481 reputation
317
bio website
location
age
visits member for 2 years, 3 months
seen Sep 13 '13 at 23:49

Nov
21
comment I don't understand why $X = \sum_{i=1}^n X_i$ and $Y = \sum_{i=1}^n Y_i$
Does that mean if we have $X_1,X_2,...X_n$ are independent Poisson, $X$ would still equal to $\sum_{i=1}^n X_i$?
Nov
21
comment I don't understand why $X = \sum_{i=1}^n X_i$ and $Y = \sum_{i=1}^n Y_i$
I understand $E(X)=E(X_1+...+X_n)$ but I did not know $X = X_1 + ... +X_n$. Does that mean if we have $X_1,X_2,...X_n$ are independent Poisson, $X$ would still equal to $\sum_{i=1}^n X_i$?
Nov
21
comment I don't understand why $X = \sum_{i=1}^n X_i$ and $Y = \sum_{i=1}^n Y_i$
looks like I need to look into indicator random variable, the explanation on [wikipedia][2] was not easy to understand. Do you know if there's a better explanation for the usage of indicator random variable? [2]: en.wikipedia.org/wiki/Indicator_function
Nov
21
comment I don't understand why $X = \sum_{i=1}^n X_i$ and $Y = \sum_{i=1}^n Y_i$
say we have $X$ ~ $Bin(n,p)$ what would big $X$ equal to in this case?
Nov
21
comment I don't understand why $X = \sum_{i=1}^n X_i$ and $Y = \sum_{i=1}^n Y_i$
i've been told that capital X and Y are random variables, I never knew you can obtain the actual value of X and Y by summing $X_k$ and $Y_k$. This summation method to obtain X and Y would not work if X and Y are, say, binomially distributed correct?
Nov
21
comment I don't understand why $X = \sum_{i=1}^n X_i$ and $Y = \sum_{i=1}^n Y_i$
i've been told that capital X and Y are random variables, I never knew you can obtain the actual value of X and Y by summing $X_k$ and $Y_k$. This summation method to obtain X and Y would not work if X and Y are, say, binomially distributed correct?
Nov
21
asked I don't understand why $X = \sum_{i=1}^n X_i$ and $Y = \sum_{i=1}^n Y_i$
Nov
18
accepted Why is $\operatorname{Var}(X+Y) = \operatorname{Cov}(X,X) + \operatorname{Cov}(X,Y) + \operatorname{Cov}(Y,X) + \operatorname{Cov}(Y,Y)$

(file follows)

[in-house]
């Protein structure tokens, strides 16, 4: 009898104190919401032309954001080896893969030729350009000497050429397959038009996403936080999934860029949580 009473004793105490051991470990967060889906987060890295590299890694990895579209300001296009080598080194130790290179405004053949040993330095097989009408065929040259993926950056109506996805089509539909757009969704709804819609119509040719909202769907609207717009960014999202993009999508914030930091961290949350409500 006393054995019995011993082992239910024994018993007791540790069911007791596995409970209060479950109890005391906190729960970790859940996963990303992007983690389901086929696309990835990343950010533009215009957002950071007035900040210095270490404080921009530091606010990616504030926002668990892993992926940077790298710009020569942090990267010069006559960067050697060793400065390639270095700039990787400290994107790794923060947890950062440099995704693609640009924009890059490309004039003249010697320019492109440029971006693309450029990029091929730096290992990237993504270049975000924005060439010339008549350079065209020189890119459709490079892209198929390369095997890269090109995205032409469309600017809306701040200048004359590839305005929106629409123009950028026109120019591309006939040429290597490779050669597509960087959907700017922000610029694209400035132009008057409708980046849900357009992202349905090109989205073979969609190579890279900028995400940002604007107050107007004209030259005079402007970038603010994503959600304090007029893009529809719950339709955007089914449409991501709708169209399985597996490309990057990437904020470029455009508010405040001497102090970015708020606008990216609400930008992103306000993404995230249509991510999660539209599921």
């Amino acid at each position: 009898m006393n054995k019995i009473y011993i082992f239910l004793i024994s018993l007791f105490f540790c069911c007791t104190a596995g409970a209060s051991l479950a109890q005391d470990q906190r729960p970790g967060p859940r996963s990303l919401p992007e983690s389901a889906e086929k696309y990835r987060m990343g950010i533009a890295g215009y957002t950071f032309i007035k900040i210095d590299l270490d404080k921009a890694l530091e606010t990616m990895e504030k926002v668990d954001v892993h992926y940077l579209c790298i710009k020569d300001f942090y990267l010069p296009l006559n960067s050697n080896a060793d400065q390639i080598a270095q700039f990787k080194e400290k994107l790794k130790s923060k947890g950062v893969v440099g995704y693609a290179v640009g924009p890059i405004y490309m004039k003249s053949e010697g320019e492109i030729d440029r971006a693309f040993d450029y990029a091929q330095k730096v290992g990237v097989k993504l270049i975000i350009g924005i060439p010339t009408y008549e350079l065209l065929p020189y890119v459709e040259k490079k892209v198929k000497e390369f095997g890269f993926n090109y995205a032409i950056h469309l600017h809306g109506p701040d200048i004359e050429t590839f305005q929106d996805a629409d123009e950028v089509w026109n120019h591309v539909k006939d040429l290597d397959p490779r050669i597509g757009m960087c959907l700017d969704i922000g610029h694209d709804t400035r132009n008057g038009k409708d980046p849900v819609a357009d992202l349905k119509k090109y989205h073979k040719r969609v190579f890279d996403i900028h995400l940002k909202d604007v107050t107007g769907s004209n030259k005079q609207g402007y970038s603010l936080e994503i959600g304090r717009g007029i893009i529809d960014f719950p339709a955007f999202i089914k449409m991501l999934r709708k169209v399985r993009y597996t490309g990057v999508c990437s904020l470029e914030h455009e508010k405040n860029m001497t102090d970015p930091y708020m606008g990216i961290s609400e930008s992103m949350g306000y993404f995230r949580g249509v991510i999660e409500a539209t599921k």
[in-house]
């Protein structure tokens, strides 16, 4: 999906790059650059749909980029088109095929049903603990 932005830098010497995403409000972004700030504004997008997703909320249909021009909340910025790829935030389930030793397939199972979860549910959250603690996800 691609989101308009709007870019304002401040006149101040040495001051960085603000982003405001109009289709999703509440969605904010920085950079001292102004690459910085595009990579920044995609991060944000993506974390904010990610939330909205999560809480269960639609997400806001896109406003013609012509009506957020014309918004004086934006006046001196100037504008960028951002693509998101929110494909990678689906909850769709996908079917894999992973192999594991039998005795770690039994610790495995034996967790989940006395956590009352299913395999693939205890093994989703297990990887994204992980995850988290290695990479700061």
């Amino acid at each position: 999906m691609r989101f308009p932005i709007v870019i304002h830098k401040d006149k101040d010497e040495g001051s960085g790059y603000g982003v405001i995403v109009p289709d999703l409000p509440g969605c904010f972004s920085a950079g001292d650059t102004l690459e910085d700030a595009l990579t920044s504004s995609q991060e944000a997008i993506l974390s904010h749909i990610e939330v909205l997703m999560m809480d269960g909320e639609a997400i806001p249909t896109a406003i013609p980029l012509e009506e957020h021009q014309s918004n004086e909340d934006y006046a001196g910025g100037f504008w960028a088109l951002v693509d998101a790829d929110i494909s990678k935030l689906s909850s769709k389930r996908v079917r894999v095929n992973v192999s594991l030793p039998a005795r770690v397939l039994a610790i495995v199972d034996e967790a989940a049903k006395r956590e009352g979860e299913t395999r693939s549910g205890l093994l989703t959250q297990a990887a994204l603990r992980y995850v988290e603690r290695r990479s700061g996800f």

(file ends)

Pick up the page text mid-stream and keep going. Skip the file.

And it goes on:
Nov
18
asked Why is $\operatorname{Var}(X+Y) = \operatorname{Cov}(X,X) + \operatorname{Cov}(X,Y) + \operatorname{Cov}(Y,X) + \operatorname{Cov}(Y,Y)$
Nov
16
comment Does SSTR (sum of squares for treatments) = SSR (regression sum of squares)?
hold on a sec, your statement $SSR=\sum\nolimits_{i=1}^{N}(\hat{Y_{i}}-\bar{Y})^{2}=\sum\nolimits_{j=1}^{q}n_{‌​j}(\bar{Y}_{j\cdot}-\bar{Y})^{2}=SST$. means $SSR = SST$??!!!
Nov
15
accepted Does SSTR (sum of squares for treatments) = SSR (regression sum of squares)?
Nov
14
revised Does SSTR (sum of squares for treatments) = SSR (regression sum of squares)?
edited title
Nov
14
revised Does SSTR (sum of squares for treatments) = SSR (regression sum of squares)?
added 59 characters in body
Nov
14
asked Does SSTR (sum of squares for treatments) = SSR (regression sum of squares)?
Oct
29
awarded  Tumbleweed
Oct
27
revised Derivate of $(\sin \theta)^{n-1}$
added 2 characters in body
Oct
27
answered Derivate of $(\sin \theta)^{n-1}$
Oct
27
asked what happens when you apply logarithm transformation to a data?
Oct
25
accepted What is the $P( |X-10| > 2)$ of a normal distribution when mean is 10, and standard deviation is 6?
Oct
25
comment What is the $P( |X-10| > 2)$ of a normal distribution when mean is 10, and standard deviation is 6?
for the second term are you sure it's $P(X<8)$ not $P(2<X<8)$?